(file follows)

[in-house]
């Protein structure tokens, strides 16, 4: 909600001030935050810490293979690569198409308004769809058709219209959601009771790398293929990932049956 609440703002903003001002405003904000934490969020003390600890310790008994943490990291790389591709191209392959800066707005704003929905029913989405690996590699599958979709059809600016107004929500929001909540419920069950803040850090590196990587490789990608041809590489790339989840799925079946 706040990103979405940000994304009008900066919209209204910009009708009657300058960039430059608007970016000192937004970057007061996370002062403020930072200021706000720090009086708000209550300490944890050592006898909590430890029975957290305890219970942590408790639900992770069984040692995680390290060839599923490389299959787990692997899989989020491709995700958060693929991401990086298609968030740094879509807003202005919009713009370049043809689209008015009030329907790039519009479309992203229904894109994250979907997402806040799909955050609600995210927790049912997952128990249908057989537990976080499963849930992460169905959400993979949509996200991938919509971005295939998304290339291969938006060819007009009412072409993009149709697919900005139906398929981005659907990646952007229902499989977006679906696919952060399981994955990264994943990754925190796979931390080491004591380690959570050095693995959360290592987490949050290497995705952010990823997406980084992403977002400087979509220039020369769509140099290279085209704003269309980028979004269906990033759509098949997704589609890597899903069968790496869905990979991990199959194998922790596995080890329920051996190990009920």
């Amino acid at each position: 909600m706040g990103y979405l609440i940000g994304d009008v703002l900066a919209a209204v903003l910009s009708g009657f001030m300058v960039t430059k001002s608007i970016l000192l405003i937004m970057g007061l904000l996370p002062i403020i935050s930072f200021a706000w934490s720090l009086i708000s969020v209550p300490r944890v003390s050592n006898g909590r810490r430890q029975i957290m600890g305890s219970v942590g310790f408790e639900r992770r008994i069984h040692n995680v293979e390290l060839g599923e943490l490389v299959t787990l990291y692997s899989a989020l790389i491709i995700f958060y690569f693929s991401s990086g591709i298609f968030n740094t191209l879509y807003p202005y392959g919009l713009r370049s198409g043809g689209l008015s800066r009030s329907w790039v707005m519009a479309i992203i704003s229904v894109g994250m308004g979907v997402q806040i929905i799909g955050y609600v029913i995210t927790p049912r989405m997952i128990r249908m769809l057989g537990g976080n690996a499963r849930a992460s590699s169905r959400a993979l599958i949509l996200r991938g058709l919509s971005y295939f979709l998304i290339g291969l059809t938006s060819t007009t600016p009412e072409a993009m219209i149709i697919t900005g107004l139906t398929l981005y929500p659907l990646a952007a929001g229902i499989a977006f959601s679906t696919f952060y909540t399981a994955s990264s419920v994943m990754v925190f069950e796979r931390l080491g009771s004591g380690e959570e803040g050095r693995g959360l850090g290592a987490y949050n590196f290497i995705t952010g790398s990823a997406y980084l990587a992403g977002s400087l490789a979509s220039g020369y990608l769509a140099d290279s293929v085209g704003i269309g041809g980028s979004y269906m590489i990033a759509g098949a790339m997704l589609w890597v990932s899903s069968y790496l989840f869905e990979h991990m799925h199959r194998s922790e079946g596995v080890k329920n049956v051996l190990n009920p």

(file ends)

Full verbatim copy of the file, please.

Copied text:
[in-house]
């Protein structure tokens, strides 16, 4: 909600001030935050810490293979690569198409308004769809058709219209959601009771790398293929990932049956 609440703002903003001002405003904000934490969020003390600890310790008994943490990291790389591709191209392959800066707005704003929905029913989405690996590699599958979709059809600016107004929500929001909540419920069950803040850090590196990587490789990608041809590489790339989840799925079946 706040990103979405940000994304009008900066919209209204910009009708009657300058960039430059608007970016000192937004970057007061996370002062403020930072200021706000720090009086708000209550300490944890050592006898909590430890029975957290305890219970942590408790639900992770069984040692995680390290060839599923490389299959787990692997899989989020491709995700958060693929991401990086298609968030740094879509807003202005919009713009370049043809689209008015009030329907790039519009479309992203229904894109994250979907997402806040799909955050609600995210927790049912997952128990249908057989537990976080499963849930992460169905959400993979949509996200991938919509971005295939998304290339291969938006060819007009009412072409993009149709697919900005139906398929981005659907990646952007229902499989977006679906696919952060399981994955990264994943990754925190796979931390080491004591380690959570050095693995959360290592987490949050290497995705952010990823997406980084992403977002400087979509220039020369769509140099290279085209704003269309980028979004269906990033759509098949997704589609890597899903069968790496869905990979991990199959194998922790596995080890329920051996190990009920």
């Amino acid at each position: 909600m706040g990103y979405l609440i940000g994304d009008v703002l900066a919209a209204v903003l910009s009708g009657f001030m300058v960039t430059k001002s608007i970016l000192l405003i937004m970057g007061l904000l996370p002062i403020i935050s930072f200021a706000w934490s720090l009086i708000s969020v209550p300490r944890v003390s050592n006898g909590r810490r430890q029975i957290m600890g305890s219970v942590g310790f408790e639900r992770r008994i069984h040692n995680v293979e390290l060839g599923e943490l490389v299959t787990l990291y692997s899989a989020l790389i491709i995700f958060y690569f693929s991401s990086g591709i298609f968030n740094t191209l879509y807003p202005y392959g919009l713009r370049s198409g043809g689209l008015s800066r009030s329907w790039v707005m519009a479309i992203i704003s229904v894109g994250m308004g979907v997402q806040i929905i799909g955050y609600v029913i995210t927790p049912r989405m997952i128990r249908m769809l057989g537990g976080n690996a499963r849930a992460s590699s169905r959400a993979l599958i949509l996200r991938g058709l919509s971005y295939f979709l998304i290339g291969l059809t938006s060819t007009t600016p009412e072409a993009m219209i149709i697919t900005g107004l139906t398929l981005y929500p659907l990646a952007a929001g229902i499989a977006f959601s679906t696919f952060y909540t399981a994955s990264s419920v994943m990754v925190f069950e796979r931390l080491g009771s004591g380690e959570e803040g050095r693995g959360l850090g290592a987490y949050n590196f290497i995705t952010g790398s990823a997406y980084l990587a992403g977002s400087l490789a979509s220039g020369y990608l769509a140099d290279s293929v085209g704003i269309g041809g980028s979004y269906m590489i990033a759509g098949a790339m997704l589609w890597v990932s899903s069968y790496l989840f869905e990979h991990m799925h199959r194998s922790e079946g596995v080890k329920n049956v051996l190990n009920p």